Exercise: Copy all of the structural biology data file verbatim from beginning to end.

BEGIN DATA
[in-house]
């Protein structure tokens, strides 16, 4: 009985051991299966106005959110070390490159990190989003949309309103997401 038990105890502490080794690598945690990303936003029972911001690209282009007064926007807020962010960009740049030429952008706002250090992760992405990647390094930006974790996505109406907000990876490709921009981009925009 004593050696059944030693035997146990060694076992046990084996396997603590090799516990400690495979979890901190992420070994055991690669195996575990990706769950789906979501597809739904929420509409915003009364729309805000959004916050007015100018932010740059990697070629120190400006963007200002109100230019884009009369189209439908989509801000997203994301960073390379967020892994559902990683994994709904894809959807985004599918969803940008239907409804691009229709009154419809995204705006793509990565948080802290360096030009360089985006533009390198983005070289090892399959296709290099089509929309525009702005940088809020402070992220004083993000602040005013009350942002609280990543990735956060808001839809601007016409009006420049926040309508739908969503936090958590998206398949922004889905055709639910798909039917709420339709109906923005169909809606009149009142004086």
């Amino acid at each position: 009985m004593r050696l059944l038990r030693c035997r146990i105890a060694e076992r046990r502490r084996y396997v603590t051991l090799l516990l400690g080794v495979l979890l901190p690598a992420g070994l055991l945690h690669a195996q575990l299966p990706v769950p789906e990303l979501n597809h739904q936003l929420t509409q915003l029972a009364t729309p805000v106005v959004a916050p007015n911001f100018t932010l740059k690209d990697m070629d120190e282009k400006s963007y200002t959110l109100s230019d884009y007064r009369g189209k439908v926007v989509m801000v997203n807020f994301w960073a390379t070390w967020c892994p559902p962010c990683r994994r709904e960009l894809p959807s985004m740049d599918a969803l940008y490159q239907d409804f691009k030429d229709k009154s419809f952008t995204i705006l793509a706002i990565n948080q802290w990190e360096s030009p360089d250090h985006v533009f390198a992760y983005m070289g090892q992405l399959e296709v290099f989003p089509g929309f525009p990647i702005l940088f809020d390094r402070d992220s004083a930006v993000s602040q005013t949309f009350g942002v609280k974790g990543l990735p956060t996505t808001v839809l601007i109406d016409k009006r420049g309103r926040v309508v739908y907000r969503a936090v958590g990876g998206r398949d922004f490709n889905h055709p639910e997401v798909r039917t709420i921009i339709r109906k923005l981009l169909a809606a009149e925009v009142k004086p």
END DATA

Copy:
[in-house]
């Protein structure tokens, strides 16, 4: 009985051991299966106005959110070390490159990190989003949309309103997401 038990105890502490080794690598945690990303936003029972911001690209282009007064926007807020962010960009740049030429952008706002250090992760992405990647390094930006974790996505109406907000990876490709921009981009925009 004593050696059944030693035997146990060694076992046990084996396997603590090799516990400690495979979890901190992420070994055991690669195996575990990706769950789906979501597809739904929420509409915003009364729309805000959004916050007015100018932010740059990697070629120190400006963007200002109100230019884009009369189209439908989509801000997203994301960073390379967020892994559902990683994994709904894809959807985004599918969803940008239907409804691009229709009154419809995204705006793509990565948080802290360096030009360089985006533009390198983005070289090892399959296709290099089509929309525009702005940088809020402070992220004083993000602040005013009350942002609280990543990735956060808001839809601007016409009006420049926040309508739908969503936090958590998206398949922004889905055709639910798909039917709420339709109906923005169909809606009149009142004086």
């Amino acid at each position: 009985m004593r050696l059944l038990r030693c035997r146990i105890a060694e076992r046990r502490r084996y396997v603590t051991l090799l516990l400690g080794v495979l979890l901190p690598a992420g070994l055991l945690h690669a195996q575990l299966p990706v769950p789906e990303l979501n597809h739904q936003l929420t509409q915003l029972a009364t729309p805000v106005v959004a916050p007015n911001f100018t932010l740059k690209d990697m070629d120190e282009k400006s963007y200002t959110l109100s230019d884009y007064r009369g189209k439908v926007v989509m801000v997203n807020f994301w960073a390379t070390w967020c892994p559902p962010c990683r994994r709904e960009l894809p959807s985004m740049d599918a969803l940008y490159q239907d409804f691009k030429d229709k009154s419809f952008t995204i705006l793509a706002i990565n948080q802290w990190e360096s030009p360089d250090h985006v533009f390198a992760y983005m070289g090892q992405l399959e296709v290099f989003p089509g929309f525009p990647i702005l940088f809020d390094r402070d992220s004083a930006v993000s602040q005013t949309f009350g942002v609280k974790g990543l990735p956060t996505t808001v839809l601007i109406d016409k009006r420049g309103r926040v309508v739908y907000r969503a936090v958590g990876g998206r398949d922004f490709n889905h055709p639910e997401v798909r039917t709420i921009i339709r109906k923005l981009l169909a809606a009149e925009v009142k004086p």